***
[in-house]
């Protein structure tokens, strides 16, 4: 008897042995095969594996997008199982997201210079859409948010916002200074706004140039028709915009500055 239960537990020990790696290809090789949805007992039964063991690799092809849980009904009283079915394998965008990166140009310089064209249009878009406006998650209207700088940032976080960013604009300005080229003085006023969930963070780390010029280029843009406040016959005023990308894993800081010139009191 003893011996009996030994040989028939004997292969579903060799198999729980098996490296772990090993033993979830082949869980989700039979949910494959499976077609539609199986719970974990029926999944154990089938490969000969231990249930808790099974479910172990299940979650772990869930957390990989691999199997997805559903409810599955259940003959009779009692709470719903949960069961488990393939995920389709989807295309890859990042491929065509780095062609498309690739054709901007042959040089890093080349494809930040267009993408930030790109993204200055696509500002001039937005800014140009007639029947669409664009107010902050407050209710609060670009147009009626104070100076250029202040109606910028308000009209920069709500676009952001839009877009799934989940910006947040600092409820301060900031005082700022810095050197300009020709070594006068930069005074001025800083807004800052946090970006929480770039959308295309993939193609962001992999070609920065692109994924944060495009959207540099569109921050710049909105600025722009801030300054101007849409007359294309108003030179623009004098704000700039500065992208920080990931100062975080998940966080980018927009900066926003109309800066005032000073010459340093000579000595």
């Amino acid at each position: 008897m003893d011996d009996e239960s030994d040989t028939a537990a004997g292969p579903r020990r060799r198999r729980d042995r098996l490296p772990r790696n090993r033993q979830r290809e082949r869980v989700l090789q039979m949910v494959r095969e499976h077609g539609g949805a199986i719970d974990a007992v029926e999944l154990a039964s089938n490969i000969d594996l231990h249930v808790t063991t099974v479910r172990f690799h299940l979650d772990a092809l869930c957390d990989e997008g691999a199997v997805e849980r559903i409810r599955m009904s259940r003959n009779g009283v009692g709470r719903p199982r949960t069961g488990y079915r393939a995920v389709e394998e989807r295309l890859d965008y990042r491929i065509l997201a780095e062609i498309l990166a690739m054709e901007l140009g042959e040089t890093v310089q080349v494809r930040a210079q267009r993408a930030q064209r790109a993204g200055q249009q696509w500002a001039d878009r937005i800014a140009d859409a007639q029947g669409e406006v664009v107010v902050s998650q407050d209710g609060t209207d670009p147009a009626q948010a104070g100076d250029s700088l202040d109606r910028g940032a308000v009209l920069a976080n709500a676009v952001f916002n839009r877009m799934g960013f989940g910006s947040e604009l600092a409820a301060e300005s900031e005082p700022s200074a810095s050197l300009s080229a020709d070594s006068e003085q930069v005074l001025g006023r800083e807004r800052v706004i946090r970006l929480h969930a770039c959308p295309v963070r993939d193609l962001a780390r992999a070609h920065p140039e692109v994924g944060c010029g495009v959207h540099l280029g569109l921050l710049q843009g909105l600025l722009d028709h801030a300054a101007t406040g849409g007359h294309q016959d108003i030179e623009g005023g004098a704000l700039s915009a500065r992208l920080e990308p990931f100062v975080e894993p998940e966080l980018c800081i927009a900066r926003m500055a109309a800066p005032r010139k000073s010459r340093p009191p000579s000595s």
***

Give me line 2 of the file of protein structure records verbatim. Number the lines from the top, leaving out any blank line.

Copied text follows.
């Protein structure tokens, strides 16, 4: 008897042995095969594996997008199982997201210079859409948010916002200074706004140039028709915009500055 239960537990020990790696290809090789949805007992039964063991690799092809849980009904009283079915394998965008990166140009310089064209249009878009406006998650209207700088940032976080960013604009300005080229003085006023969930963070780390010029280029843009406040016959005023990308894993800081010139009191 003893011996009996030994040989028939004997292969579903060799198999729980098996490296772990090993033993979830082949869980989700039979949910494959499976077609539609199986719970974990029926999944154990089938490969000969231990249930808790099974479910172990299940979650772990869930957390990989691999199997997805559903409810599955259940003959009779009692709470719903949960069961488990393939995920389709989807295309890859990042491929065509780095062609498309690739054709901007042959040089890093080349494809930040267009993408930030790109993204200055696509500002001039937005800014140009007639029947669409664009107010902050407050209710609060670009147009009626104070100076250029202040109606910028308000009209920069709500676009952001839009877009799934989940910006947040600092409820301060900031005082700022810095050197300009020709070594006068930069005074001025800083807004800052946090970006929480770039959308295309993939193609962001992999070609920065692109994924944060495009959207540099569109921050710049909105600025722009801030300054101007849409007359294309108003030179623009004098704000700039500065992208920080990931100062975080998940966080980018927009900066926003109309800066005032000073010459340093000579000595």